JUNEAU -- Montana law enforcement officials have charged Gov. Bill Walker's one-time Fish Board appointee with seven misdemeanor counts of applying for and buying Montana resident licenses while he was not a resident of the state.
Roland Maw withdrew his name from consideration last month for an open seat on the Alaska Board of Fisheries after Montana officials said they'd opened a criminal investigation into his possession of resident licenses.
Each of the seven charges carries a maximum penalty of a $1,000 fine and six months in the county jail, said Jim Kropp, the chief of law enforcement for Montana Fish, Wildlife and Parks.
Reached by phone, Maw declined to comment. A spokeswoman for Walker also declined to comment.
Maw's son, Robert Maw, of Nevada, was also charged with two separate misdemeanor counts of illegally hunting and illegally possessing a mule deer buck. He also declined to comment.
The Maws were charged in Beaverhead County, Montana. Reading from the charging documents, County Justice Court Judge Candy Hoerning said in a phone interview Tuesday that the two counts against Robert Maw referenced two separate years.
The charges against Roland and Robert Maw were filed nearly two weeks ago. Last week, Kropp had said the investigation was still pending.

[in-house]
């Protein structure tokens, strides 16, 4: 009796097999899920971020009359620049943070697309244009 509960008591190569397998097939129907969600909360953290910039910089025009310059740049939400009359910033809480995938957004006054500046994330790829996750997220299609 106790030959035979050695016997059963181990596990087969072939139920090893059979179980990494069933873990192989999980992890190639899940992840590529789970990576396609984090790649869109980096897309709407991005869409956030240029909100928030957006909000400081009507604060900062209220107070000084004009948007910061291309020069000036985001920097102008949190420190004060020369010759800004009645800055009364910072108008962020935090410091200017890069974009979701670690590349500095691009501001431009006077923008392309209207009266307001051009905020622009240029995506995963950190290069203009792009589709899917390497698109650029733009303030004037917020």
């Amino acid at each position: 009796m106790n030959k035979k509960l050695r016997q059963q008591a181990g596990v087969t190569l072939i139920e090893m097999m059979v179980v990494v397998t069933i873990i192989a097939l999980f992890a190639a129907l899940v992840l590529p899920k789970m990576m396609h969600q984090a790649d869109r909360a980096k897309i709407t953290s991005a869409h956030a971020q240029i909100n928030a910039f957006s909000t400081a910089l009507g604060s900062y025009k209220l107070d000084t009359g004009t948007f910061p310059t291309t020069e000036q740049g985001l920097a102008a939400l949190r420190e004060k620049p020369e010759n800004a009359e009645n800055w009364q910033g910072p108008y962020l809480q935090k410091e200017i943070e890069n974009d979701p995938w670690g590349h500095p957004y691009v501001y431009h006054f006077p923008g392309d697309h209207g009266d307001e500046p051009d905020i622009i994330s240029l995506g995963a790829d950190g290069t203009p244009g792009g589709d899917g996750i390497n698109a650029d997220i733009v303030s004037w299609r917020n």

The charges against Maw cover the seven years from 2008 to 2014, Hoerning said. Maw applied for a Permanent Fund dividend in Alaska every year during that period, according to state records.
Under Alaska law, a person is ineligible to receive a dividend if he or she obtains any benefit "as a result of establishing or maintaining any claim of residency in another state." It's a misdemeanor to give a false written statement on an application, according to state law. An employee at the state's Department of Revenue, which oversees the issuing of dividends, said the department, by policy, doesn't make public any information "regarding investigations, sanctions or penalties."
Alaska Dispatch Publishing